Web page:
Learn How To Play The Single Dragadiddle Drum Rudiment!
In this 40 drum rudiments free drum lesson, Lionel Duperron teaches you how to play the single dragadiggle, and how to apply it to the drum set to spice up your drum beats and drum fills.
The single dragadiddle is very similar to the flam paradiddle and to the single paradiddle drum rudiments. The single dragadiddle starts with a 32nd note bounced double stroke, instead of with a flam (flam paradiddle) or with a single stroke (single paradiddle). The remaining strokes of the single dragadiddle are exactly the same. You can count the single dragadiddle as you count the flam paradiddle and the single paradiddle drum rudiments – RR (drag or par) L (a) R (did) R (dle) LL (drag or par) R (a) L (did) L (dle)…etc. It’s imperative you learn how to play the single paradiddle before taking on the single dragadiddle. The single dragadiddle alternates naturally within itself.
Practice this pattern slowly at first. Get used to the sequence of strokes before adding the metronome to the mix. Once you can execute a very solid single dragadiddle, take the following drum beats and drum fills to your kit and have some fun with them.
The first drum beat incorporating the single dragadiddle is pretty much like the first beat on the single paradiddle drum lesson – the single dragadiddle is scattered between the hi-hat and the snare drum. Leave the left hand on the snare drum playing ghost notes and the 32nd note bounced double strokes on counts 2 and 4. The right hand plays the hi-hat throughout the whole pattern. Once you have the hands happening, add the bass drum on counts 1 and 3.
Exercise #2 is a very cool variation on the previous drum beat. This time around the single dragadiddle is scattered between the ride cymbal, the hi-hat, the hi-tom, and the snare drum.
On counts 1 and 3 the right hand plays the 32nd note double stroke on the hi-tom and the 16th note doubles on the bow of the ride cymbal, while the left hand plays the hi-hat. On counts 2 and 4 the left hand plays the 32nd note double stroke on the snare drum and the 16th note doubles on the hi-hat. The right hand plays the bow of the ride cymbal.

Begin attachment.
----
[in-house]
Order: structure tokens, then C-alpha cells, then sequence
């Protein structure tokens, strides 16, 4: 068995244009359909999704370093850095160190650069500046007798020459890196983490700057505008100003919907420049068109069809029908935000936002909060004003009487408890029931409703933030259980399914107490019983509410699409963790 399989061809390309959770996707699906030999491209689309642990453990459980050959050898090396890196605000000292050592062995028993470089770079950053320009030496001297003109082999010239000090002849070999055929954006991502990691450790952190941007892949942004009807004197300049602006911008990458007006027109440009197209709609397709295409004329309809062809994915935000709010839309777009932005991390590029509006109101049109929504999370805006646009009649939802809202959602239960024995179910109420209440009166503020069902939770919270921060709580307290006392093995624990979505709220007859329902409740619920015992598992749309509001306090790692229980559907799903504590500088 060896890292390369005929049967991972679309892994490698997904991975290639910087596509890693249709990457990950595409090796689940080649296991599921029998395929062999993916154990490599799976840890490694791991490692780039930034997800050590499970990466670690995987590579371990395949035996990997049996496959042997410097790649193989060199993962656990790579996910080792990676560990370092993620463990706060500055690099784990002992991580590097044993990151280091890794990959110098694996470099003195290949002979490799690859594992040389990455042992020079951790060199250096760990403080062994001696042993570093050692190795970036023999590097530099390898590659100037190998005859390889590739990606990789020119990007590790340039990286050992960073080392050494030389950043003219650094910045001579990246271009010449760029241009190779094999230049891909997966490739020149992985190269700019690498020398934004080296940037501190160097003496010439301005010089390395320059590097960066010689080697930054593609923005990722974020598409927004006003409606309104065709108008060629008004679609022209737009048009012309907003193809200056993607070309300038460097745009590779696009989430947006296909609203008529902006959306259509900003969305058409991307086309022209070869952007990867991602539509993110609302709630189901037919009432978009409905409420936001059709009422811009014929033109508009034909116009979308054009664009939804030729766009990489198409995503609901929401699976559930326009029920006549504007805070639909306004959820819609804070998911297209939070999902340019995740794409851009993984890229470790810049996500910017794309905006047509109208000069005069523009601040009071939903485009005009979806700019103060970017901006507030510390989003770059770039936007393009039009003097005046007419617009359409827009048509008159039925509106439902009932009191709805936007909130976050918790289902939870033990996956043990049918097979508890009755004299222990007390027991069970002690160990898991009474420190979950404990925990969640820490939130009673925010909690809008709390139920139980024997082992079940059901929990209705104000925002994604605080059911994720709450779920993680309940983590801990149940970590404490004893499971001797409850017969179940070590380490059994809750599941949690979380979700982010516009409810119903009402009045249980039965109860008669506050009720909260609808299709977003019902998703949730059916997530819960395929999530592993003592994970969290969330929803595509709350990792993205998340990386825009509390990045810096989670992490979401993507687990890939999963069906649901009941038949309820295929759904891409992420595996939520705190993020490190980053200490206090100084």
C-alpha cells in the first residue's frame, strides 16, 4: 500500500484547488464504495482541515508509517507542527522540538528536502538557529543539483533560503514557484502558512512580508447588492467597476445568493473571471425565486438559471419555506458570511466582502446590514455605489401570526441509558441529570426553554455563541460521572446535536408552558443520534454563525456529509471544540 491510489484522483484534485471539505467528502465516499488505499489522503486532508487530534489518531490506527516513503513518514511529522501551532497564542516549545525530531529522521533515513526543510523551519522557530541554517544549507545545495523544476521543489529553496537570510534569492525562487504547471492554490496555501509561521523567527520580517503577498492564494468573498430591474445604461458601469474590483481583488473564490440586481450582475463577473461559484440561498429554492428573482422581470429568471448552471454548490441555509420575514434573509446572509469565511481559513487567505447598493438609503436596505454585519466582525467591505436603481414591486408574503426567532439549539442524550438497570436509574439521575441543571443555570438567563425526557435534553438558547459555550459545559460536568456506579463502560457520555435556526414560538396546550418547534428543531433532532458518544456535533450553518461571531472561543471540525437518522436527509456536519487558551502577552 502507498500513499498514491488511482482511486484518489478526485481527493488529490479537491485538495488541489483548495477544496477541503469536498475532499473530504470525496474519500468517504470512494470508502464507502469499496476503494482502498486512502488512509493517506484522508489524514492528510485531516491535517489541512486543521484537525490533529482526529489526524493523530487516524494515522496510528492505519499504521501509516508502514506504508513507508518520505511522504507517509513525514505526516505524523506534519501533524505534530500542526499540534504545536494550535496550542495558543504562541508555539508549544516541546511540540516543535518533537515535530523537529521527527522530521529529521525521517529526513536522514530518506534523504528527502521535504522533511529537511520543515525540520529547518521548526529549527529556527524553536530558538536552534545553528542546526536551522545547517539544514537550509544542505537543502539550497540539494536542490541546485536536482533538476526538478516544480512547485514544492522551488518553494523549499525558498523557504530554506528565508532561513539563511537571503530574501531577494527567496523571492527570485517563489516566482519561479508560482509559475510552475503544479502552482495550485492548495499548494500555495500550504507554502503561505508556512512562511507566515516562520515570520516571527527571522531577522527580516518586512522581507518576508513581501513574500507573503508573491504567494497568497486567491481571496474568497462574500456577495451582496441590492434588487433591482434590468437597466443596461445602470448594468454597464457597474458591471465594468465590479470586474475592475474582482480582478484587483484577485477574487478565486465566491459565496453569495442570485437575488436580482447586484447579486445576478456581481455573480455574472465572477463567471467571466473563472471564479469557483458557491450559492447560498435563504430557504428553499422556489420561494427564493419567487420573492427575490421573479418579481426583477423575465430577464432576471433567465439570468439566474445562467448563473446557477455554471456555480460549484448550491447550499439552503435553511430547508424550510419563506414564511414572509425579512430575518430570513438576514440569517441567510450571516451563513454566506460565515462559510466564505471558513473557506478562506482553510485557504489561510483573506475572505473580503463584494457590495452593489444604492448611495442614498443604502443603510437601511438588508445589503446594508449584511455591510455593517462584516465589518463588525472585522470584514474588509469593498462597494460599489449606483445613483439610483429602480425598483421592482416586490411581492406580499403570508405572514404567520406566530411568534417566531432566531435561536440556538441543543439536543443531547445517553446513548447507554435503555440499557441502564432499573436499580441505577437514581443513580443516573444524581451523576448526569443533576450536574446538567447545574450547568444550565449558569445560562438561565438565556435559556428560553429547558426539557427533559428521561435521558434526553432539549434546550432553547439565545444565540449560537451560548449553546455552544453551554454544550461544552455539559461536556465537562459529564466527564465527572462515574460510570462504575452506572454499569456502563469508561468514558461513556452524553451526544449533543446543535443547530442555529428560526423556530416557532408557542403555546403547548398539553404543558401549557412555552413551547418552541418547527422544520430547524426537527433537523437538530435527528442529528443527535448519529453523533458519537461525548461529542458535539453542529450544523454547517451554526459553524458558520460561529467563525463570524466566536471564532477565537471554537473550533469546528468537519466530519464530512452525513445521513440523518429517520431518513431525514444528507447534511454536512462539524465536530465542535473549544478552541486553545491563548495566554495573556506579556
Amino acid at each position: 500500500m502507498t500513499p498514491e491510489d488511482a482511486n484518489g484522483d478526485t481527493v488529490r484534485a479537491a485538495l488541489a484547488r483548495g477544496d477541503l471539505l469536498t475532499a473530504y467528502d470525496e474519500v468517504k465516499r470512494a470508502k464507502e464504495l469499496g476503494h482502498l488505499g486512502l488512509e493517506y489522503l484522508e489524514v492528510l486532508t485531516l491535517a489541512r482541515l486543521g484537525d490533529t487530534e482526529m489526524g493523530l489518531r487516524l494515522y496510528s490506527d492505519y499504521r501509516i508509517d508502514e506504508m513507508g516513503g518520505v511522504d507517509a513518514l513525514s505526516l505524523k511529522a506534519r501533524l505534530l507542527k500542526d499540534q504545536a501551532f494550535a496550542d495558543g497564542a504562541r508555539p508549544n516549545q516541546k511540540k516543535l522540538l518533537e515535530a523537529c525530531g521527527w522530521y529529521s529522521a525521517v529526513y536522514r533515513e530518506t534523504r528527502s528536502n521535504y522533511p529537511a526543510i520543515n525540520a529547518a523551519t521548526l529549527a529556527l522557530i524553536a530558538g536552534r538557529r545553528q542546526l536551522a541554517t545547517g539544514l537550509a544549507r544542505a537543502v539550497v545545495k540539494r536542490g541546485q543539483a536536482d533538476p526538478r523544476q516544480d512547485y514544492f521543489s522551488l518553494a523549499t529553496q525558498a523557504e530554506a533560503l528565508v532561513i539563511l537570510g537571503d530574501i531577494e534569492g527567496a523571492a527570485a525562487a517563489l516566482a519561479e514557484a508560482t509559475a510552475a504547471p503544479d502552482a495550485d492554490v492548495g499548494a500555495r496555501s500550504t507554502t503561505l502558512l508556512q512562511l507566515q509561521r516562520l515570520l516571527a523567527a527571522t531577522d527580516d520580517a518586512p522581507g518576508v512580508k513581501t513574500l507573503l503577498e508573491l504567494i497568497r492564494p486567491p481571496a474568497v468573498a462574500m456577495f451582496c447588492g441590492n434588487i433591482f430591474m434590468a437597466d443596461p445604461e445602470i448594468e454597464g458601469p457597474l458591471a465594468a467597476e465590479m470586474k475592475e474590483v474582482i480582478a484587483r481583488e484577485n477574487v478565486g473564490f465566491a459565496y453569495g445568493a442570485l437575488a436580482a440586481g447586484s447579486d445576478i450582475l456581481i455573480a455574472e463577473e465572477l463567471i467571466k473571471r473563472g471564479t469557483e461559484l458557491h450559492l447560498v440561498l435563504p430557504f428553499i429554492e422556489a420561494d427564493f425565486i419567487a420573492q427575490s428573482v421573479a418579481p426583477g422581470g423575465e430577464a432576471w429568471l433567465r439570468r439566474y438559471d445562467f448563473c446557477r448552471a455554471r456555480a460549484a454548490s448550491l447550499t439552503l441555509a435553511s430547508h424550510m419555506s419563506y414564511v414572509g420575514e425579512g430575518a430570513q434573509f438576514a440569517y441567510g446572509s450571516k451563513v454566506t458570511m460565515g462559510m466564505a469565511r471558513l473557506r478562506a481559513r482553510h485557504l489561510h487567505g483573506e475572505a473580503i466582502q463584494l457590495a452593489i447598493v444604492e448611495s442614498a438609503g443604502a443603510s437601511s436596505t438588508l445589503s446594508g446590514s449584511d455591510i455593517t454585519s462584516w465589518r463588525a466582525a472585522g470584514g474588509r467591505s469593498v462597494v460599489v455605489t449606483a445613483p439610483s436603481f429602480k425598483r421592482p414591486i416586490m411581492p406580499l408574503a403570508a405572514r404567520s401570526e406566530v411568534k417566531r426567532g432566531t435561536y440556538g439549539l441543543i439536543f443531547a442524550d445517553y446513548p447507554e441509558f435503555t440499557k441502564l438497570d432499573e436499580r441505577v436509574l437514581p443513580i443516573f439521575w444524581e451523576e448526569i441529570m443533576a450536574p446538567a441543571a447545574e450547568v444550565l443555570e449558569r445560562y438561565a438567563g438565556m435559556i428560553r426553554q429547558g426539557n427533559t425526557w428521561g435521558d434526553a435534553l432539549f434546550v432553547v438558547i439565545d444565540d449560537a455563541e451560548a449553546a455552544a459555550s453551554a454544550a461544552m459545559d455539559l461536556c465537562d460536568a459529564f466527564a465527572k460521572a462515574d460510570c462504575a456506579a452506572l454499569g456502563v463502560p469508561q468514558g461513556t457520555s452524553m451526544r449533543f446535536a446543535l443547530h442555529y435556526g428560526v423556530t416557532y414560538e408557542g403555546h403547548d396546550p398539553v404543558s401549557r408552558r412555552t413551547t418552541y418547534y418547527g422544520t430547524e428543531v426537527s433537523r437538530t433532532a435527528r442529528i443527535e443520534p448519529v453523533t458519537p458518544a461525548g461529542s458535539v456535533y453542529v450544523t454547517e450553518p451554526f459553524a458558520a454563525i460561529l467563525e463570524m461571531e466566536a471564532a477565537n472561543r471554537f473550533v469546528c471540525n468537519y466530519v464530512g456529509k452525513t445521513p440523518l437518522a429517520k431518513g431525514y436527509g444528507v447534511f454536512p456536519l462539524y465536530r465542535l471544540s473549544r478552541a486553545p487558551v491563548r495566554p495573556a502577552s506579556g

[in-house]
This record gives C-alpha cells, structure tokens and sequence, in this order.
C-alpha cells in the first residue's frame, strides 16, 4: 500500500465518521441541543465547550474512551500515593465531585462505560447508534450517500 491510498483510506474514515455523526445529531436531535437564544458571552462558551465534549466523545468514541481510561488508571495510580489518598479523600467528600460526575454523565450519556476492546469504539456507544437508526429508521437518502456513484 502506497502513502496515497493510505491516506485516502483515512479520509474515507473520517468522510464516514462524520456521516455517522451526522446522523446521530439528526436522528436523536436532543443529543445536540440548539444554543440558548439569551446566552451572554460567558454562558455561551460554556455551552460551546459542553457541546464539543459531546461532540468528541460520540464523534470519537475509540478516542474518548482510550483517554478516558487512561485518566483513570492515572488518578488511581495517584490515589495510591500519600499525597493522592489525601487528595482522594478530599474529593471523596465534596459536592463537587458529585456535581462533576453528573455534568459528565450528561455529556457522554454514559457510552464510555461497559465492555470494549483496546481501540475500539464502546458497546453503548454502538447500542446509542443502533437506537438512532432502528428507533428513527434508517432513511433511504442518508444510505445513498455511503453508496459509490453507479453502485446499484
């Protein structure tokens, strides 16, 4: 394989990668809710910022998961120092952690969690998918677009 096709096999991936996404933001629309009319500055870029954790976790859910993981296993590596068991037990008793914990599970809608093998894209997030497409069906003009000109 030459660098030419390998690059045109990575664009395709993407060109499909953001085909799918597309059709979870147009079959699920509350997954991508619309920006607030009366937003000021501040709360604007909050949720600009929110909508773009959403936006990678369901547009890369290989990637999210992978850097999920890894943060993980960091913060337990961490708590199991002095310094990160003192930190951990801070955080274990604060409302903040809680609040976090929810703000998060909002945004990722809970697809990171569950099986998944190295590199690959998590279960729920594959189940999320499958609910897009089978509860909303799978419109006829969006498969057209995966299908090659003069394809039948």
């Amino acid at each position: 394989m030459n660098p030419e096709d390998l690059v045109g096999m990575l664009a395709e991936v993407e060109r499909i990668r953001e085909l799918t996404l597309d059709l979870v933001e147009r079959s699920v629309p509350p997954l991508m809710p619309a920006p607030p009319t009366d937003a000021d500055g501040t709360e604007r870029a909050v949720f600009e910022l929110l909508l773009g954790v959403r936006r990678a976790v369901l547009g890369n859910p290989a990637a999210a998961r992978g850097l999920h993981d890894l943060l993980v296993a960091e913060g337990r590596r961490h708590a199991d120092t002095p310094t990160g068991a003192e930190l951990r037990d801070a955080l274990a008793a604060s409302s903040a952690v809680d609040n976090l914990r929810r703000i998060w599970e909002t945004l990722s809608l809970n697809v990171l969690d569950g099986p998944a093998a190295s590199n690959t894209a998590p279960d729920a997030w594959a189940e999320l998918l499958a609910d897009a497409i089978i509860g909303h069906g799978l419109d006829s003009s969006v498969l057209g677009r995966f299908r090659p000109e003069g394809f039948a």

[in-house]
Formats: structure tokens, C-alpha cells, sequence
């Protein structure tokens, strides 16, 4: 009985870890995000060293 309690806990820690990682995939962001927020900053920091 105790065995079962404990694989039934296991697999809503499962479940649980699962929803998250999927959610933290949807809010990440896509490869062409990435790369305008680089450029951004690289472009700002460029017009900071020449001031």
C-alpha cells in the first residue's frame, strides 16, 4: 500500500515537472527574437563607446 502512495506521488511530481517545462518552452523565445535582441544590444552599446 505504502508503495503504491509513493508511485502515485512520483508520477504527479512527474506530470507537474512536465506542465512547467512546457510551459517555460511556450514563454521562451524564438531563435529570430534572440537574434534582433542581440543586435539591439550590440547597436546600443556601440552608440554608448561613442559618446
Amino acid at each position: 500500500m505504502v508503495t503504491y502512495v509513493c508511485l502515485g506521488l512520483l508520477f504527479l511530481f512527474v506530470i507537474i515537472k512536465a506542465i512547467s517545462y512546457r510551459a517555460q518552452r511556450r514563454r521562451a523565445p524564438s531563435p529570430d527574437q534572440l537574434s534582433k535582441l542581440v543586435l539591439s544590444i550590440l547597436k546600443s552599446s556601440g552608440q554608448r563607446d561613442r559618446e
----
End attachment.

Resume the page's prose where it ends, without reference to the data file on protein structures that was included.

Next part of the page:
The hand pattern in this exercise is broken up between various instruments. Memorizing it and playing it with a great sound quality and control is a challenge in itself. Master the hand pattern before adding the bass drum on counts 1 and 3.
The next exercise we’ll be taking a look at is a single dragadiddle based drum fill. For each count there’s a single dragadiddle. This drum fill has the entire collection of 32nd note doubles played on the hi-tom. This will not be an issue because hi-tom skins have enough tension in them to make each stroke of the bounced double recognizable. This is way harder to get from a mid-tom or a floor tom.
Use full wrist strokes when playing each stroke of the 16th note double strokes on the mid-tom and the floor tom. You can also get the fingers involved here. Pushing the stick back with the fingers, after playing the initial stroke of the double with the wrist, will get your second stroke to sound very similar to the first one. These two methods will get your doubles to sound very consistent.
The next drum fill has all the 16th singles and doubles on the snare drum. The 32nd note doubles are played on the hi-hat on counts 1 and 3, and on the bow of the ride cymbal on counts 2 and 4. The first stroke of any 32nd note double stroke is played in unison with the bass drum. Execute this drum fill starting with your left hand.
This free drum lesson teaches you how to play the first of three patterns from the drag family of drum rudiments that incorporate the single paradiddle within. After you’re done with this lesson, move on to learn how to play the dragadiddle #1.